Now, the first trial we're going to discuss is the KEYNOTE-641 trial for prostate cancer. [Study of Pembrolizumab (MK-3475) Plus Enzalutamide Versus Placebo Plus Enzalutamide in Participants With Metastatic Castration-resistant Prostate Cancer (mCRPC) (MK-3475-641/KEYNOTE-641)] Dr. Agarwal, can you tell us who this study is designed for?

Dr. Agarwal: This trial is designed for patients with advanced prostate cancer, or metastatic prostate cancer, who are experiencing disease progression on standard androgen deprivation therapy, a state known as castrate resistant prostate cancer.

Dr. Pal: And if you see these patients in your clinic right now, what is the current standard of care?

Dr. Agarwal: The most commonly utilized [treatments for] these patients include drugs which block androgen signaling inside the prostate cancer cell. And one of the most commonly utilized drugs is enzalutamide followed by abiraterone.

Dr. Pal: Tell us a little bit about how this particular study aims to improve or change the current standard of care.

Dr. Agarwal: Early clinical data showed that adding the immunotherapy agent pembrolizumab to enzalutamide may improve survival outcomes. The response rates in that smaller study were meaningful and were very promising. Based on those earlier data, this trial has been designed and is asking two main questions. Number one, whether adding the immunotherapy agent pembrolizumab to enzalutamide will improve overall survival. And the second question is, whether adding pembrolizumab to enzalutamide will delay disease progression.

Dr. Pal: Are there any risks that patients should be aware of with this regimen?

Dr. Agarwal: Both agents are very commonly utilized for many years now in oncology clinics. Enzalutamide is an oral pill which blocks androgen signaling and is associated with side effects such as fatigue, muscle loss, bone loss, falls, and many others which are relatively easy to manage over time. Pembrolizumab is an intravenous therapy approved for multiple cancer types, and is associated with immune-related side effects. Many of these can be severe in 4 to 5 percent of patients receiving pembrolizumab. These can include diarrhea, abnormal liver function tests, or liver toxicity, a skin rash, lung toxicity, which can include pneumonitis [or lung inflammation]. But most of these side effects can be managed as long as they are promptly detected. So I think education and close monitoring with oncologists is the key for early prevention and management of the side effects.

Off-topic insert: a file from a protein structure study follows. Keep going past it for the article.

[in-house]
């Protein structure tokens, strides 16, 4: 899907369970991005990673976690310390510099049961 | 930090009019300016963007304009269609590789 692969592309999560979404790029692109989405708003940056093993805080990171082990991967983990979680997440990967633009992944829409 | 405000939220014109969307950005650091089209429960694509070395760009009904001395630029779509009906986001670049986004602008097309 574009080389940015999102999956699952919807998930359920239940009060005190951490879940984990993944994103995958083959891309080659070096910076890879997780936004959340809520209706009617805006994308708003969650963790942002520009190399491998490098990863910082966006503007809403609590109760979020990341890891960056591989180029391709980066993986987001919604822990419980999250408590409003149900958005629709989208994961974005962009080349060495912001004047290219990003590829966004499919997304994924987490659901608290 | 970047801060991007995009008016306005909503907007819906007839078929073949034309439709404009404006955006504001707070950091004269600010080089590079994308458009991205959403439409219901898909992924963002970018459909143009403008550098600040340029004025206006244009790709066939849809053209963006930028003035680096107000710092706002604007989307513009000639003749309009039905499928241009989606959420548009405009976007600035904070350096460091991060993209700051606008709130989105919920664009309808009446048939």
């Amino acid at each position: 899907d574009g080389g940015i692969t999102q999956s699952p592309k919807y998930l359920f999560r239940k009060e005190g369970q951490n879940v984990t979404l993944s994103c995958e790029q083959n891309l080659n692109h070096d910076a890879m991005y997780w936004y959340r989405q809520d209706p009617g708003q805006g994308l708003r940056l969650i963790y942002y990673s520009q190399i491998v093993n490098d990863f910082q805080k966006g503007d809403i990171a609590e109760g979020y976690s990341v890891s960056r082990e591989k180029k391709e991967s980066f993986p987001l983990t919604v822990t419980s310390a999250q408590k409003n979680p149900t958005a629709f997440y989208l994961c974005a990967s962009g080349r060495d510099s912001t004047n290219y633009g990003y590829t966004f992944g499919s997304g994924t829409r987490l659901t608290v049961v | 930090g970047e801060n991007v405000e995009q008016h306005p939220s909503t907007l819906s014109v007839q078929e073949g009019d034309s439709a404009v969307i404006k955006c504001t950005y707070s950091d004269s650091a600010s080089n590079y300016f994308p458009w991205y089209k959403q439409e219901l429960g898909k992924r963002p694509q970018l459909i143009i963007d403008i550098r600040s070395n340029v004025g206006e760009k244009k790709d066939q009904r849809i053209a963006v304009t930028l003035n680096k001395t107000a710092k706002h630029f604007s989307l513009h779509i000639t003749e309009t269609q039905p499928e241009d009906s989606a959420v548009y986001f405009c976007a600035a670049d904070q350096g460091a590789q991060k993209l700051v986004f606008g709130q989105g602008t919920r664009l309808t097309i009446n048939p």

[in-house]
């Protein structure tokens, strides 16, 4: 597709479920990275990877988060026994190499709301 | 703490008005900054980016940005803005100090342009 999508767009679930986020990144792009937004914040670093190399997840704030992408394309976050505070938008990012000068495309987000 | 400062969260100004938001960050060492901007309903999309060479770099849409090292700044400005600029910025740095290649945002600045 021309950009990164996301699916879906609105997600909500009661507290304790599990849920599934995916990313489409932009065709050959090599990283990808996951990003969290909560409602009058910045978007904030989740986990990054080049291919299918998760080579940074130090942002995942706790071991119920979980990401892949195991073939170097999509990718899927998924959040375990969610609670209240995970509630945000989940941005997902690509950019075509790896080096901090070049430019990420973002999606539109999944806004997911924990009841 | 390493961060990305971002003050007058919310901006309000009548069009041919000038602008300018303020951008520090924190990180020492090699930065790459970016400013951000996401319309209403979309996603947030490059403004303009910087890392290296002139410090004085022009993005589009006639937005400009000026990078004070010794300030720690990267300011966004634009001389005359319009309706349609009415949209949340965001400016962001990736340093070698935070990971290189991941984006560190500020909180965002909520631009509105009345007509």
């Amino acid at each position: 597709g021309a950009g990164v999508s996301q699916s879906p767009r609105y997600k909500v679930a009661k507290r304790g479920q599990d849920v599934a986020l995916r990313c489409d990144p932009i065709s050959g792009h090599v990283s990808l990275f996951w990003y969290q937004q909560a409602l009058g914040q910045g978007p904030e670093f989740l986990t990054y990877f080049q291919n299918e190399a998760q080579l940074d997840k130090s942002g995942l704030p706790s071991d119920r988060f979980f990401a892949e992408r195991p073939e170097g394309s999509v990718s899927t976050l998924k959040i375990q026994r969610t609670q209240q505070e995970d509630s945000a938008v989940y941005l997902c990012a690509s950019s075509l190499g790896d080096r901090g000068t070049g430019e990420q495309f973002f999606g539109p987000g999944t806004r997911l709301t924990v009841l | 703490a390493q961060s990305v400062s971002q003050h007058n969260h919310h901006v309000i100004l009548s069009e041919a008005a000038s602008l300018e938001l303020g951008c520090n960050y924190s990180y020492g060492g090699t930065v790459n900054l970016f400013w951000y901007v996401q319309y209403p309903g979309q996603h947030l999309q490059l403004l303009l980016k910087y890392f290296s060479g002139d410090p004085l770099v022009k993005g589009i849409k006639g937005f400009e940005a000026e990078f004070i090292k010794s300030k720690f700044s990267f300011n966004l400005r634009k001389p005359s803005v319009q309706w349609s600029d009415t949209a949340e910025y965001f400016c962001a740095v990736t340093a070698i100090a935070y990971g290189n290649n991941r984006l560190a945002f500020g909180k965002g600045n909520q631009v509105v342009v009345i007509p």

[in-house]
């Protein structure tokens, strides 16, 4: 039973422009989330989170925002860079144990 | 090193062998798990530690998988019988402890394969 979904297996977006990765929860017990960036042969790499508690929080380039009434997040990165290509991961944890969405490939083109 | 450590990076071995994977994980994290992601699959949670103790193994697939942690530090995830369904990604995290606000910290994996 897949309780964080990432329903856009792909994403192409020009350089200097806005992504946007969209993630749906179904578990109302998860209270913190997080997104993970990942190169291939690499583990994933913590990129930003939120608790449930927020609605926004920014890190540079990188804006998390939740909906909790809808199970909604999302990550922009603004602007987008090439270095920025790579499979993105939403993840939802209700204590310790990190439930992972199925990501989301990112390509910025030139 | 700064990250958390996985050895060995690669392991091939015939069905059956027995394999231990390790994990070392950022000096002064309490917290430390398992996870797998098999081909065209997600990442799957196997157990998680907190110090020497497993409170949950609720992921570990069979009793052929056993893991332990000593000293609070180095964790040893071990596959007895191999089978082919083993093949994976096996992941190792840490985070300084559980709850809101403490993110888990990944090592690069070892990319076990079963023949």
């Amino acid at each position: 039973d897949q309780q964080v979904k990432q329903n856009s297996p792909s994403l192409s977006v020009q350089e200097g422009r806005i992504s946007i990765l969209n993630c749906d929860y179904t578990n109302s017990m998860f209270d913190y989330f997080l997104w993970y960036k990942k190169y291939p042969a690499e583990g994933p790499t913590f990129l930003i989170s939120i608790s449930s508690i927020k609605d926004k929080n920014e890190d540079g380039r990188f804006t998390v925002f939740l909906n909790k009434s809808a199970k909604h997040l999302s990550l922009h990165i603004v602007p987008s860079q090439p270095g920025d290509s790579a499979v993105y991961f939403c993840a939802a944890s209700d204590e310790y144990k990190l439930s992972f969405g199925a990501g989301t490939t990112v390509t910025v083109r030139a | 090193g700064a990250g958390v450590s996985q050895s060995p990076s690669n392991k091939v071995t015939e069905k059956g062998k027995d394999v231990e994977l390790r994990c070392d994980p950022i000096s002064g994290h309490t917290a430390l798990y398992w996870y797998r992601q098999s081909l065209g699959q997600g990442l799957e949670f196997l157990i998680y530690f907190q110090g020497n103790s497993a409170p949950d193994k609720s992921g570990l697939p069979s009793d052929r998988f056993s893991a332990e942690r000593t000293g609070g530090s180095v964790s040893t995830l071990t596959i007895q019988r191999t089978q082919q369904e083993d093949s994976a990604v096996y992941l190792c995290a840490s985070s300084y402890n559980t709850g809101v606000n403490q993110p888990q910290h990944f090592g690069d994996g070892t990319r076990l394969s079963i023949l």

Dr. Pal: Those are great tenets, not just for this clinical trial but in using these agents in general. Thanks a lot. And final question for you, Dr. Agarwal. Is this trial still open right now? And if so, when do you think we might see some results from it?

Dr. Agarwal: This trial is open across the United States and different parts of the world. And the primary results, early results, will be available, I'm hoping, in 2023, in the middle of 2023.

Dr. Pal: Well thank you for that excellent overview, Dr. Agarwal. I'm going to turn my attention now to Dr. Gilligan to discuss a topic that we don't often have on this podcast. But this is nonetheless a critical disease space for us to discuss. Dr. Gilligan is going to tell us about the P3BEP clinical trial in testicular cancer. [Accelerated v's Standard BEP Chemotherapy for Patients With Intermediate and Poor-risk Metastatic Germ Cell Tumours (P3BEP)] Dr. Gilligan, can you tell us a little bit about who this study is designed for?